The ad-hoc nature of property wrapper initializers mixed with an exact definite initialization pattern prevent property wrappers with additional arguments from being initialized out-of-line.

I’m not able to unpack the technical description here into concrete consequences. Could we have an example of a property wrapper with additional arguments, showing what is possible under this pitch and wasn’t before? I think the examples we already have are not of this character, unless I’m also misunderstanding that?

(I have a secret hope that this is hinting at ways to make @Clamped(min: 0, max: 100) play nicely with Decodable synthesis, but that’s probably me reading too optimistically into the bits I don’t understand.)

Is the term “out-of-line” defined somewhere? (I assume it’s a compiler-design term of art, but not knowing it makes evaluating the capabilities of the pitch much harder.)

4 Likes

I agree completely. This seems like it might be a very useful feature, but without examples of usage it’s very hard to understand what is being proposed.

Also: for who’s benefit are we stating what is being accessed or initialised? Presumably api consumers without access to the function code? But then why couldn’t the compiler just generate that? It knows what’s going on.

And about the syntax, is there a reason we can’t use keypaths here?

Finally: who on earth would implement Angle with degrees as the base format? Seems pretty unrealistic…

3 Likes

+1 on this. initialValue seems a better fit.

The syntax is a bit odd but it's aligned with the existing one for set.

struct T {
    
    var _value: Double
    
    var value: Int {
        get {
            return Int(_value)
        }
        set(intValue) {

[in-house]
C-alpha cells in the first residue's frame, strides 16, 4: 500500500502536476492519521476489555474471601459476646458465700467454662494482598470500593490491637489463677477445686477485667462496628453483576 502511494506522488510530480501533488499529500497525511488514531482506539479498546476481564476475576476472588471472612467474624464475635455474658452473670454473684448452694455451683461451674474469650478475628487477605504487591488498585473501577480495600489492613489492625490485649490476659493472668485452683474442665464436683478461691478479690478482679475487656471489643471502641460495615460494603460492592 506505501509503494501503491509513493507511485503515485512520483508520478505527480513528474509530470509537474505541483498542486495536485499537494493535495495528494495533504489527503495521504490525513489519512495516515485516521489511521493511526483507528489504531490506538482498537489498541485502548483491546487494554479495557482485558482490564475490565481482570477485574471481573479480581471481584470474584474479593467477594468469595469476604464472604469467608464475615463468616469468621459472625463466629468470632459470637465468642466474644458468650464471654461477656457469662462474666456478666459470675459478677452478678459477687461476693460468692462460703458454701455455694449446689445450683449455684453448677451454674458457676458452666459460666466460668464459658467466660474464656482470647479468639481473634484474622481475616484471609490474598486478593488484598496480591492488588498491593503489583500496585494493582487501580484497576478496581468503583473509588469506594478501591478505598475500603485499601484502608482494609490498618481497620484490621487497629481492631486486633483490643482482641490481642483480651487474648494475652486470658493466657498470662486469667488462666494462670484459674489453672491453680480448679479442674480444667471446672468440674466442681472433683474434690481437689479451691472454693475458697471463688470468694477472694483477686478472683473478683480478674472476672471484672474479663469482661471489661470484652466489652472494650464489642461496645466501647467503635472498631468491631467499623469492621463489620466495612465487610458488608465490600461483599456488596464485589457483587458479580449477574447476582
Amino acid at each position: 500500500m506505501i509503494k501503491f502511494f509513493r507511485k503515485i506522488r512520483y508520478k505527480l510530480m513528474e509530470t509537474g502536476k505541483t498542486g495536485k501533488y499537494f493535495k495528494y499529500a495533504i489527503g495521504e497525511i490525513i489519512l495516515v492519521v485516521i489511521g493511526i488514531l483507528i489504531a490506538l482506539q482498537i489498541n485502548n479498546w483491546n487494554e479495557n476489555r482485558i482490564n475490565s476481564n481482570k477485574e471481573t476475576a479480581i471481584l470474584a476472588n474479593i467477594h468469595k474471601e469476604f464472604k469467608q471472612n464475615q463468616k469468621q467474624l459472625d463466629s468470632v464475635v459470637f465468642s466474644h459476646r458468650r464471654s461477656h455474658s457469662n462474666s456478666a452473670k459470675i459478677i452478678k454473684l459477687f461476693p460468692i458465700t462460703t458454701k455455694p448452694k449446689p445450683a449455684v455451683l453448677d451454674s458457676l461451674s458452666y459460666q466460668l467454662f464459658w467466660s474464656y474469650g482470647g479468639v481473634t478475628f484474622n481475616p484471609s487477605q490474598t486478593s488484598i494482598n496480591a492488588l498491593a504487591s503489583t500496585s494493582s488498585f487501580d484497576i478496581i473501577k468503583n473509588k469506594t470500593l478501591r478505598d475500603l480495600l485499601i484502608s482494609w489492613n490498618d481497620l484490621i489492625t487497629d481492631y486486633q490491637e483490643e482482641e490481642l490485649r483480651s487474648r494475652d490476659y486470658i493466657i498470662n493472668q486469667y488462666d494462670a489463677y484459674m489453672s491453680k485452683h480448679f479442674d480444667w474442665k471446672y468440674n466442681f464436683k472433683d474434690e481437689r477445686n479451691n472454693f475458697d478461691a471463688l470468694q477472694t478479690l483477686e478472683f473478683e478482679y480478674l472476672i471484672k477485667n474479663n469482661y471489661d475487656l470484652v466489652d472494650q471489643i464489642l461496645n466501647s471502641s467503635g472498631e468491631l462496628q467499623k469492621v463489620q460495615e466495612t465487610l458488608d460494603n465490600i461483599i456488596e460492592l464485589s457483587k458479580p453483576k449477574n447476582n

_value = Double(intValue)
        }
    }
    
}

Oh, thank you for reminding me that the set parameter override had totally different syntax. :person_facepalming:

I updated my above example to properly reflect that as:

var x: Int {
  init(initialValue) {
    print(readMe) // accesses
    self._x = initialValue // initializes
  }
  ...
}
2 Likes

I don’t find struct Angle compelling at all. Having written such a type myself, you can just factor out radian-to-degree conversion into a helper function and have init(radians:) directly initialize the concrete backing store.

I think the proposal would be improved by showing when that technique ceases to be feasible. Is it as soon as property wrappers are introduced, or only in more complicated situations?

3 Likes

In general, I think inferring information about init accessor signatures from the bodies of other accessors is a recipe for confusion, because you will no longer get useful diagnostics if you accidentally access something you didn't mean to in the body of an init accessor. But I also don't think it's possible, because getters and setters would use initializes and accesses dependencies in the same way, but the initialization semantics are completely different between those two dependencies. The former states that the init accessor subsumes the initialization of a stored property, and the latter states that the init accessor relies on the stored property already being initialized at the point when the accessor is called. This difference will change how the compiler treats an assignment in the type's initializer during definite initialization analysis, and because the other accessors would use those dependencies in the same way after all of self is initialized, it's not possible to infer.

Yeah, I think init accessors on computed properties in extensions should be banned. It might be possible to support this in extensions inside the defining module of the type, but I don't think that's a good idea because you'd be able to write an extension that breaks initializers that might be implemented in a completely different file. That doesn't sound like a great programming experience.